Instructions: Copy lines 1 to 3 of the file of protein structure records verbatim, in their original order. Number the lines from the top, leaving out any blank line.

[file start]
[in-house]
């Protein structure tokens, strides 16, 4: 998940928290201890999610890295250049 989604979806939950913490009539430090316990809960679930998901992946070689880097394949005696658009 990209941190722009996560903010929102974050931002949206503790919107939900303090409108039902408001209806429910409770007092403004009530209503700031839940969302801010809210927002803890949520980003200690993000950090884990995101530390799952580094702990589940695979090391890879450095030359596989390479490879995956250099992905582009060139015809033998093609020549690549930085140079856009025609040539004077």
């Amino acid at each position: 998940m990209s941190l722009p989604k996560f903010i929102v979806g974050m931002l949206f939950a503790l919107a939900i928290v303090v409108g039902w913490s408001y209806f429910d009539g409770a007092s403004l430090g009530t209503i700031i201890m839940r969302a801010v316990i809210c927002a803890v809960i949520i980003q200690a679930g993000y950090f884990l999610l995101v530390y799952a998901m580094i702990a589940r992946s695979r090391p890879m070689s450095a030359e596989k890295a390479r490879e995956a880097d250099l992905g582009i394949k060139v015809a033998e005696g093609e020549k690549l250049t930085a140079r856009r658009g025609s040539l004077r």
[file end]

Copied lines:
[in-house]
């Protein structure tokens, strides 16, 4: 998940928290201890999610890295250049 989604979806939950913490009539430090316990809960679930998901992946070689880097394949005696658009 990209941190722009996560903010929102974050931002949206503790919107939900303090409108039902408001209806429910409770007092403004009530209503700031839940969302801010809210927002803890949520980003200690993000950090884990995101530390799952580094702990589940695979090391890879450095030359596989390479490879995956250099992905582009060139015809033998093609020549690549930085140079856009025609040539004077």
């Amino acid at each position: 998940m990209s941190l722009p989604k996560f903010i929102v979806g974050m931002l949206f939950a503790l919107a939900i928290v303090v409108g039902w913490s408001y209806f429910d009539g409770a007092s403004l430090g009530t209503i700031i201890m839940r969302a801010v316990i809210c927002a803890v809960i949520i980003q200690a679930g993000y950090f884990l999610l995101v530390y799952a998901m580094i702990a589940r992946s695979r090391p890879m070689s450095a030359e596989k890295a390479r490879e995956a880097d250099l992905g582009i394949k060139v015809a033998e005696g093609e020549k690549l250049t930085a140079r856009r658009g025609s040539l004077r």